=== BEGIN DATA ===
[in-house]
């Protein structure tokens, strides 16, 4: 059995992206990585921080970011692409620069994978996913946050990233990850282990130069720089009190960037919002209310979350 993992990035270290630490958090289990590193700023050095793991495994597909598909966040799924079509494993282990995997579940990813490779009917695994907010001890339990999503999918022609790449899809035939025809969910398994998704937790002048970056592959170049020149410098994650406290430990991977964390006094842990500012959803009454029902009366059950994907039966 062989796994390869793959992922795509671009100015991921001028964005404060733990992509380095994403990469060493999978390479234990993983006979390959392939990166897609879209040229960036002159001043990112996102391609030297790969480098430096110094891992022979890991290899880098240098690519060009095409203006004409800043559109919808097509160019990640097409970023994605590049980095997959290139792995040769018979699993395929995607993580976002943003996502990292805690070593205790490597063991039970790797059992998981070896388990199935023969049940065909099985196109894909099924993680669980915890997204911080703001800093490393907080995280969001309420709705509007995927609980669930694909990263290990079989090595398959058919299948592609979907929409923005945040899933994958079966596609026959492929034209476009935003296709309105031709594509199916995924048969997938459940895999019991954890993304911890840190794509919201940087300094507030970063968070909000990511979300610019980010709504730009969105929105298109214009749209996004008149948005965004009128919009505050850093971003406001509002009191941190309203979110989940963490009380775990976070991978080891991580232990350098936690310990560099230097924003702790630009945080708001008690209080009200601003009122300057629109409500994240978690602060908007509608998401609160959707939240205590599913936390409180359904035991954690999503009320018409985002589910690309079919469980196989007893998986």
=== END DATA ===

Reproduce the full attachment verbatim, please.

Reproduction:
[in-house]
């Protein structure tokens, strides 16, 4: 059995992206990585921080970011692409620069994978996913946050990233990850282990130069720089009190960037919002209310979350 993992990035270290630490958090289990590193700023050095793991495994597909598909966040799924079509494993282990995997579940990813490779009917695994907010001890339990999503999918022609790449899809035939025809969910398994998704937790002048970056592959170049020149410098994650406290430990991977964390006094842990500012959803009454029902009366059950994907039966 062989796994390869793959992922795509671009100015991921001028964005404060733990992509380095994403990469060493999978390479234990993983006979390959392939990166897609879209040229960036002159001043990112996102391609030297790969480098430096110094891992022979890991290899880098240098690519060009095409203006004409800043559109919808097509160019990640097409970023994605590049980095997959290139792995040769018979699993395929995607993580976002943003996502990292805690070593205790490597063991039970790797059992998981070896388990199935023969049940065909099985196109894909099924993680669980915890997204911080703001800093490393907080995280969001309420709705509007995927609980669930694909990263290990079989090595398959058919299948592609979907929409923005945040899933994958079966596609026959492929034209476009935003296709309105031709594509199916995924048969997938459940895999019991954890993304911890840190794509919201940087300094507030970063968070909000990511979300610019980010709504730009969105929105298109214009749209996004008149948005965004009128919009505050850093971003406001509002009191941190309203979110989940963490009380775990976070991978080891991580232990350098936690310990560099230097924003702790630009945080708001008690209080009200601003009122300057629109409500994240978690602060908007509608998401609160959707939240205590599913936390409180359904035991954690999503009320018409985002589910690309079919469980196989007893998986």